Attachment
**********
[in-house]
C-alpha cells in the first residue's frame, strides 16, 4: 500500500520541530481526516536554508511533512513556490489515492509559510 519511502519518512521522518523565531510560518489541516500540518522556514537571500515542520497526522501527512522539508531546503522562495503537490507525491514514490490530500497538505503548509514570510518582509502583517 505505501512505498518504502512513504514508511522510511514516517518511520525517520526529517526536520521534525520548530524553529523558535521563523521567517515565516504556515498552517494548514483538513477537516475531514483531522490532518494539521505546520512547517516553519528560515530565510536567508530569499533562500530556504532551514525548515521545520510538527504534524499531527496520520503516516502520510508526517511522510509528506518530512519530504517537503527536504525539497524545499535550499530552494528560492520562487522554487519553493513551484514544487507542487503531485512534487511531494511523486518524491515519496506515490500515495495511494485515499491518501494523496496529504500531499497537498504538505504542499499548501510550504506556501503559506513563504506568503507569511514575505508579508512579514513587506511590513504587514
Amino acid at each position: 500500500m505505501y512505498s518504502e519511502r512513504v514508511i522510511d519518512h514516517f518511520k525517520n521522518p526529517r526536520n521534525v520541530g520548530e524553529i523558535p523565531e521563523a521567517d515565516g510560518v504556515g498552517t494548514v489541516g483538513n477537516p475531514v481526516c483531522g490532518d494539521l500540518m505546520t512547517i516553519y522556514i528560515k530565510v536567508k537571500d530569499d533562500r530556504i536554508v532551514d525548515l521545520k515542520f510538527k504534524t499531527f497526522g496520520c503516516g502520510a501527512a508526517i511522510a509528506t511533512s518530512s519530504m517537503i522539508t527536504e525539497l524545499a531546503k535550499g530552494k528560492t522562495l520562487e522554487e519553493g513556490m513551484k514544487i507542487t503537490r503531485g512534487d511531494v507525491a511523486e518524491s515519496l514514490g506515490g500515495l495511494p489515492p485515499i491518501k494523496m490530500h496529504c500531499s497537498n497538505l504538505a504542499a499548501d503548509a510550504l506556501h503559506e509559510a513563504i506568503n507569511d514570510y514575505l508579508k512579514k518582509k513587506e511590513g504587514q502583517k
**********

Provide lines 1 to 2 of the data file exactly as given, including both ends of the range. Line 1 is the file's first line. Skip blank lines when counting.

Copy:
[in-house]
C-alpha cells in the first residue's frame, strides 16, 4: 500500500520541530481526516536554508511533512513556490489515492509559510 519511502519518512521522518523565531510560518489541516500540518522556514537571500515542520497526522501527512522539508531546503522562495503537490507525491514514490490530500497538505503548509514570510518582509502583517 505505501512505498518504502512513504514508511522510511514516517518511520525517520526529517526536520521534525520548530524553529523558535521563523521567517515565516504556515498552517494548514483538513477537516475531514483531522490532518494539521505546520512547517516553519528560515530565510536567508530569499533562500530556504532551514525548515521545520510538527504534524499531527496520520503516516502520510508526517511522510509528506518530512519530504517537503527536504525539497524545499535550499530552494528560492520562487522554487519553493513551484514544487507542487503531485512534487511531494511523486518524491515519496506515490500515495495511494485515499491518501494523496496529504500531499497537498504538505504542499499548501510550504506556501503559506513563504506568503507569511514575505508579508512579514513587506511590513504587514